It only makes sense that this new culture tends to bemoan the elimination of people’s choices more than the elimination of a human being per se. For instance, killing babies for no particular reason other than the mother’s decision is applaudable as long as it is framed in terms of a woman’s choice. Leaving your spouse and children and breaking your marriage vows – as long as it is to reinvent (or rediscover, or stop hiding, or whatever other phrase you want) your sexuality as a gay man or lesbian woman or woman trapped in a man’s body, etc – is applauded. The idea that we would ask someone to be responsible, and thus deny their limitless self-creation, is anathema to this New Morality.

The underlying alienation from God (who is Truth) has led to the point that the members of this godless ethos applaud even the individual’s choice for self-destruction: spiritual destruction, moral destruction, denying the body’s testimony to its own identity, or even literally killing oneself. For all of these choices, the culture of Self (read, “culture of death”) rises to its feet and feverishly applauds.



In contrast, Christianity embraces the most profound miracle of love and meaning: God became one of us. He who was truly God became a true descendant of Adam. He had a real heart that pumped real blood, real arms with real bones and muscle and skin that held others as they cried, real hands that were bound with cruel ropes, pierced with real nails, real eyes which cried real tears of real human pain and sorrow. And God does not do meaningless things, as Mackenzie reminds us.  Christ’s union with us – even as we travel through sorrow – means that there is great meaning in life, even in suffering.

“Do you know what hurts so very much? It’s love. Love is the strongest force in the world, and when it is blocked that means pain. There are two things we can do when this happens. We can kill that love so that it stops hurting. But then of course part of us dies, too. Or we can ask God to open up another route for that love to travel.” – Corrie Ten Boom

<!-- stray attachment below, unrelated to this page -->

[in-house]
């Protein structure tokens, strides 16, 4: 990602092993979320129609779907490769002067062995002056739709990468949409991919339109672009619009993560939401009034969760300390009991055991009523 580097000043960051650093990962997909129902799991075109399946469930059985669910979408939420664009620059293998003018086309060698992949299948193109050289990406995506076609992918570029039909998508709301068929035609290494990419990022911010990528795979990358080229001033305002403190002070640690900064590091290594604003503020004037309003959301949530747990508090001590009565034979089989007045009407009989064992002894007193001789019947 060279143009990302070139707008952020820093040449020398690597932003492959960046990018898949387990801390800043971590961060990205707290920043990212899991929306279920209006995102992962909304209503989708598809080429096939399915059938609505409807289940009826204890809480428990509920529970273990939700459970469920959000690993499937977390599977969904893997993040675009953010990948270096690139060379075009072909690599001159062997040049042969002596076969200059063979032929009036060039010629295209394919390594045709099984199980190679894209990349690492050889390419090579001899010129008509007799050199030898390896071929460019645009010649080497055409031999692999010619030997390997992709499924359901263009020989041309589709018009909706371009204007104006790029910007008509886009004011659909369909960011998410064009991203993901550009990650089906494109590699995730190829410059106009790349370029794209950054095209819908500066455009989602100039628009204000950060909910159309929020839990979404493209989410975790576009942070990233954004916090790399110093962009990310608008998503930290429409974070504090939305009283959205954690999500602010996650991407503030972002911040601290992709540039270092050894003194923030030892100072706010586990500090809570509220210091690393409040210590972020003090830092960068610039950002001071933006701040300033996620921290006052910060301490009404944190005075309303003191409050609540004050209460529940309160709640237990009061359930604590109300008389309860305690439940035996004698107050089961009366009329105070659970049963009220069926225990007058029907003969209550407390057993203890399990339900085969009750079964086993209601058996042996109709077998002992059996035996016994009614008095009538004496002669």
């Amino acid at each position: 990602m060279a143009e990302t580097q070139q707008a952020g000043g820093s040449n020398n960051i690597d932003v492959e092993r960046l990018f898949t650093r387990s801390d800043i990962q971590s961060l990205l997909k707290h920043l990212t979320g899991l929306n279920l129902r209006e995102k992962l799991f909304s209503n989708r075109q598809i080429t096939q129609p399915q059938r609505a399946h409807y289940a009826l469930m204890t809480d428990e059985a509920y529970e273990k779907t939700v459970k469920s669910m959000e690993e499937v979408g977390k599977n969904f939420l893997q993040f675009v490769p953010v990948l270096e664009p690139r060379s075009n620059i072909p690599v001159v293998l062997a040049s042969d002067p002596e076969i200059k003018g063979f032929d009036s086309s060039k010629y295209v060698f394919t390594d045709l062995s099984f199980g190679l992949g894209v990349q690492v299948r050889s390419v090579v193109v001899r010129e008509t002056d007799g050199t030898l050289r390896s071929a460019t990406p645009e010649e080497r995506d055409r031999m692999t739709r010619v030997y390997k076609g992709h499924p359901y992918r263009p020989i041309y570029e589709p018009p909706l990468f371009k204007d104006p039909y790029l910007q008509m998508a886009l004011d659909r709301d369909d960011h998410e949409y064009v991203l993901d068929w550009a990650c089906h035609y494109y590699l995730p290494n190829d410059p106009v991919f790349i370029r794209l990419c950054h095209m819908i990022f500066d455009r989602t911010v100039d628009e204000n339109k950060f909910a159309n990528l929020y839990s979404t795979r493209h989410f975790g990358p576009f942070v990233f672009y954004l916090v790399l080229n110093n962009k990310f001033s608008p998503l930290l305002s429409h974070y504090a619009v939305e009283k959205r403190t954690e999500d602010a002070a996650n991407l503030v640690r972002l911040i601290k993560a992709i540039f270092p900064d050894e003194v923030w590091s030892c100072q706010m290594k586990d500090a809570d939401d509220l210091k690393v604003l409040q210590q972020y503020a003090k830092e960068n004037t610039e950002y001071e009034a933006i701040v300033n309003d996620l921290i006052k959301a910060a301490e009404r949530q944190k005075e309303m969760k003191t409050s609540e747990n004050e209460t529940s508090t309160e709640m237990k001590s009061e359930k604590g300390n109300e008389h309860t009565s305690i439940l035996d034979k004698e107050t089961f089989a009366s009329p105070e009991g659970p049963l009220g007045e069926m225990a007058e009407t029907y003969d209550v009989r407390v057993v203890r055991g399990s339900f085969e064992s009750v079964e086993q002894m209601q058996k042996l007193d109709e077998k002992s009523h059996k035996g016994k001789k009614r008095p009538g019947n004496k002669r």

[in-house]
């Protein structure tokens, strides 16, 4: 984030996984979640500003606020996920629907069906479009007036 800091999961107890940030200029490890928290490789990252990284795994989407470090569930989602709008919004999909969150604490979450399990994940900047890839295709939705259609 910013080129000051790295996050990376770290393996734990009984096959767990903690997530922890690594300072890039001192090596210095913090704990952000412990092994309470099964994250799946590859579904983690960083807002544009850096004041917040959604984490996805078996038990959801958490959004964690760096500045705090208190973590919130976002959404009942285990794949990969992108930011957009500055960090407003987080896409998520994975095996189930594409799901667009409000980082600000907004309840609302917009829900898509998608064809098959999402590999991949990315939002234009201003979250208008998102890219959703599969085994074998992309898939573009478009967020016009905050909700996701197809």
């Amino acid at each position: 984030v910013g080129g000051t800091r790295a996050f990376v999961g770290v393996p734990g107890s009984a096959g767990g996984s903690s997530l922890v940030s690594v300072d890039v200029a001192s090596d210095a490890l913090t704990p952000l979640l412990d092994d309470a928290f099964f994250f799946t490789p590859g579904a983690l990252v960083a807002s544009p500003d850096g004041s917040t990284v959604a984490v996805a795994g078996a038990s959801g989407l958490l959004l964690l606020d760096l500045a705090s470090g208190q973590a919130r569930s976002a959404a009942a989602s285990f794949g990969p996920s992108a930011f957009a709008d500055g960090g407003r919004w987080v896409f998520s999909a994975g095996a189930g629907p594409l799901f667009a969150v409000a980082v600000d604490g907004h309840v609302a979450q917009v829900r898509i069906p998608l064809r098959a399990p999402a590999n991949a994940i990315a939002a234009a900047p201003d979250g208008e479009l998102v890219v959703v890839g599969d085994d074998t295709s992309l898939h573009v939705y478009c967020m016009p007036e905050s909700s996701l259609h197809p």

Perhaps, in this “vale of tears,” the path of true love is always to some extent a path through suffering.

“To love at all is to be vulnerable. Love anything and your heart will be wrung and possibly broken. If you want to make sure of keeping it intact you must give it to no one, not even an animal. Wrap it carefully round with hobbies and little luxuries; avoid all entanglements. Lock it up safe in the casket or coffin of your selfishness. But in that casket, safe, dark, motionless, airless, it will change. It will not be broken; it will become unbreakable, impenetrable, irredeemable. To love is to be vulnerable.”   -CS Lewis – “The Four Loves”

But perhaps we are asking the wrong question. Perhaps we are the ones being questioned… by Life. By God.

In this world of were we have created idols and self-worship against God’s plan, God sometimes allows us to be ‘sifted.’ Though frighteningly painful, this sifting shows us what we have been clinging to… and what we must ultimately let go of so that we can fully hold on to the greatest and most satisfying treasure of all: God with us.


In the coming Part Two of today’s article, we’ll look at the story of a Christian martyr and the thoughts of a God-fearing psychologist who survived the Nazi concentration camps. What question is Life asking us as we go through suffering? Part Two can be found here when published.

In a few days AJ will be writing on two biblical characters who focus on Jesus in different ways – one way is wrong; and one is “The one thing necessary.”

In a related post tomorrow, Mackenzie writes on Peter being sifted and what this means for us as members of the church Jesus built on him and the other apostles.

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I’d love to read your comments on how Christians live out purpose and hope in the midst of the purposeless suffering and evil in the world.